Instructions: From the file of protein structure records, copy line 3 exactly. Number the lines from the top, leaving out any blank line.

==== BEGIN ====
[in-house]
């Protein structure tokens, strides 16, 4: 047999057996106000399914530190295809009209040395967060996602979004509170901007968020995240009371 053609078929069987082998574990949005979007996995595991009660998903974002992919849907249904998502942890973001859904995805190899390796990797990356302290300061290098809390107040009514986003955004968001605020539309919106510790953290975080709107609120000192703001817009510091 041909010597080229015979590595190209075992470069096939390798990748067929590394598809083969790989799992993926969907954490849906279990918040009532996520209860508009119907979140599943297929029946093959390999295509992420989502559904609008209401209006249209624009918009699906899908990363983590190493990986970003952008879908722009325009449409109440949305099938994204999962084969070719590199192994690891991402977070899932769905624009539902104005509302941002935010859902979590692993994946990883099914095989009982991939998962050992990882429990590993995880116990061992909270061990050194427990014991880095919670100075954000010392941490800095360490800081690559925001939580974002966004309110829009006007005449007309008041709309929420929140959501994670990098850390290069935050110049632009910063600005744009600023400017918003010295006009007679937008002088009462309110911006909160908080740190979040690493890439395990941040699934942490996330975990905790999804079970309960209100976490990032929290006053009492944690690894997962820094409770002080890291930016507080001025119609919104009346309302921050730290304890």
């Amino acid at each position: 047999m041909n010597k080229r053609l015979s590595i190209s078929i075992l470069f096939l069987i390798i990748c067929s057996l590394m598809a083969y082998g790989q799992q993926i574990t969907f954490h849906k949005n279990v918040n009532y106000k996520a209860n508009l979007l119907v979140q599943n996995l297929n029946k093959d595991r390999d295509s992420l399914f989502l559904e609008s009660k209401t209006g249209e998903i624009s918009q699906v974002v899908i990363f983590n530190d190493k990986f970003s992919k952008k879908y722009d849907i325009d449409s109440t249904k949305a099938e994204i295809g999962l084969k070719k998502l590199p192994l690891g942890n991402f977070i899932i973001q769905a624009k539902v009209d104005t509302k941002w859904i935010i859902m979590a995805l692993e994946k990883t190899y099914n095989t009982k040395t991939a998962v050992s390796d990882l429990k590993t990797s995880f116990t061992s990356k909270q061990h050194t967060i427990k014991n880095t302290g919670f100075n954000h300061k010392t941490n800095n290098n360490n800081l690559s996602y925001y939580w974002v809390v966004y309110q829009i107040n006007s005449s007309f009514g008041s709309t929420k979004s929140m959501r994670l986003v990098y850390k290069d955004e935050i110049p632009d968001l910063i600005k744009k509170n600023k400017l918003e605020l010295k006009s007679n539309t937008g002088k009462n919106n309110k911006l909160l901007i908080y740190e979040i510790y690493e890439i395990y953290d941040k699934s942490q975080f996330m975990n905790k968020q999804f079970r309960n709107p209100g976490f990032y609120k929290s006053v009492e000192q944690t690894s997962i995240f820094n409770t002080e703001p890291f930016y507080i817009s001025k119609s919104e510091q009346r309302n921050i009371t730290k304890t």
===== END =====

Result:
């Amino acid at each position: 047999m041909n010597k080229r053609l015979s590595i190209s078929i075992l470069f096939l069987i390798i990748c067929s057996l590394m598809a083969y082998g790989q799992q993926i574990t969907f954490h849906k949005n279990v918040n009532y106000k996520a209860n508009l979007l119907v979140q599943n996995l297929n029946k093959d595991r390999d295509s992420l399914f989502l559904e609008s009660k209401t209006g249209e998903i624009s918009q699906v974002v899908i990363f983590n530190d190493k990986f970003s992919k952008k879908y722009d849907i325009d449409s109440t249904k949305a099938e994204i295809g999962l084969k070719k998502l590199p192994l690891g942890n991402f977070i899932i973001q769905a624009k539902v009209d104005t509302k941002w859904i935010i859902m979590a995805l692993e994946k990883t190899y099914n095989t009982k040395t991939a998962v050992s390796d990882l429990k590993t990797s995880f116990t061992s990356k909270q061990h050194t967060i427990k014991n880095t302290g919670f100075n954000h300061k010392t941490n800095n290098n360490n800081l690559s996602y925001y939580w974002v809390v966004y309110q829009i107040n006007s005449s007309f009514g008041s709309t929420k979004s929140m959501r994670l986003v990098y850390k290069d955004e935050i110049p632009d968001l910063i600005k744009k509170n600023k400017l918003e605020l010295k006009s007679n539309t937008g002088k009462n919106n309110k911006l909160l901007i908080y740190e979040i510790y690493e890439i395990y953290d941040k699934s942490q975080f996330m975990n905790k968020q999804f079970r309960n709107p209100g976490f990032y609120k929290s006053v009492e000192q944690t690894s997962i995240f820094n409770t002080e703001p890291f930016y507080i817009s001025k119609s919104e510091q009346r309302n921050i009371t730290k304890t």